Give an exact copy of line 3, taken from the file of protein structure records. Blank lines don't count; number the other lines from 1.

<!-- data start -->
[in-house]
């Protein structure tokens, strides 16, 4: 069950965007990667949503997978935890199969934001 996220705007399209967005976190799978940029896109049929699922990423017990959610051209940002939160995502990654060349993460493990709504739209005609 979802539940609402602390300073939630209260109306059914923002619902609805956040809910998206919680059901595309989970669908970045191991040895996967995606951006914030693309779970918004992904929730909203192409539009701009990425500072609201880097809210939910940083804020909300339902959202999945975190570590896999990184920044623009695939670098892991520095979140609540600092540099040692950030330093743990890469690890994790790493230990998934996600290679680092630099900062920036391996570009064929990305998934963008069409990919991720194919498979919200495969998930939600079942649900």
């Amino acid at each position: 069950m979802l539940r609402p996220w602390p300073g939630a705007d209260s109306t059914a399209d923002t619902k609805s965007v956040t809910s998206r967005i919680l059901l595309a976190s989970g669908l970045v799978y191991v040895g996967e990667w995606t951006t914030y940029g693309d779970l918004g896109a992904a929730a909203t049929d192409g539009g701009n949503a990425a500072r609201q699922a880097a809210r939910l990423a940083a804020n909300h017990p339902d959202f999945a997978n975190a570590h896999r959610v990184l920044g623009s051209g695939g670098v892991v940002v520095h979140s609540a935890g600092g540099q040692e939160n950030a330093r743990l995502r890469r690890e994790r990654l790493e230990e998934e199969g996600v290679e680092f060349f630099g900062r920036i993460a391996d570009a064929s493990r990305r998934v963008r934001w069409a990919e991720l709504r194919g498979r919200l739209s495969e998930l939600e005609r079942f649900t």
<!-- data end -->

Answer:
């Amino acid at each position: 069950m979802l539940r609402p996220w602390p300073g939630a705007d209260s109306t059914a399209d923002t619902k609805s965007v956040t809910s998206r967005i919680l059901l595309a976190s989970g669908l970045v799978y191991v040895g996967e990667w995606t951006t914030y940029g693309d779970l918004g896109a992904a929730a909203t049929d192409g539009g701009n949503a990425a500072r609201q699922a880097a809210r939910l990423a940083a804020n909300h017990p339902d959202f999945a997978n975190a570590h896999r959610v990184l920044g623009s051209g695939g670098v892991v940002v520095h979140s609540a935890g600092g540099q040692e939160n950030a330093r743990l995502r890469r690890e994790r990654l790493e230990e998934e199969g996600v290679e680092f060349f630099g900062r920036i993460a391996d570009a064929s493990r990305r998934v963008r934001w069409a990919e991720l709504r194919g498979r919200l739209s495969e998930l939600e005609r079942f649900t």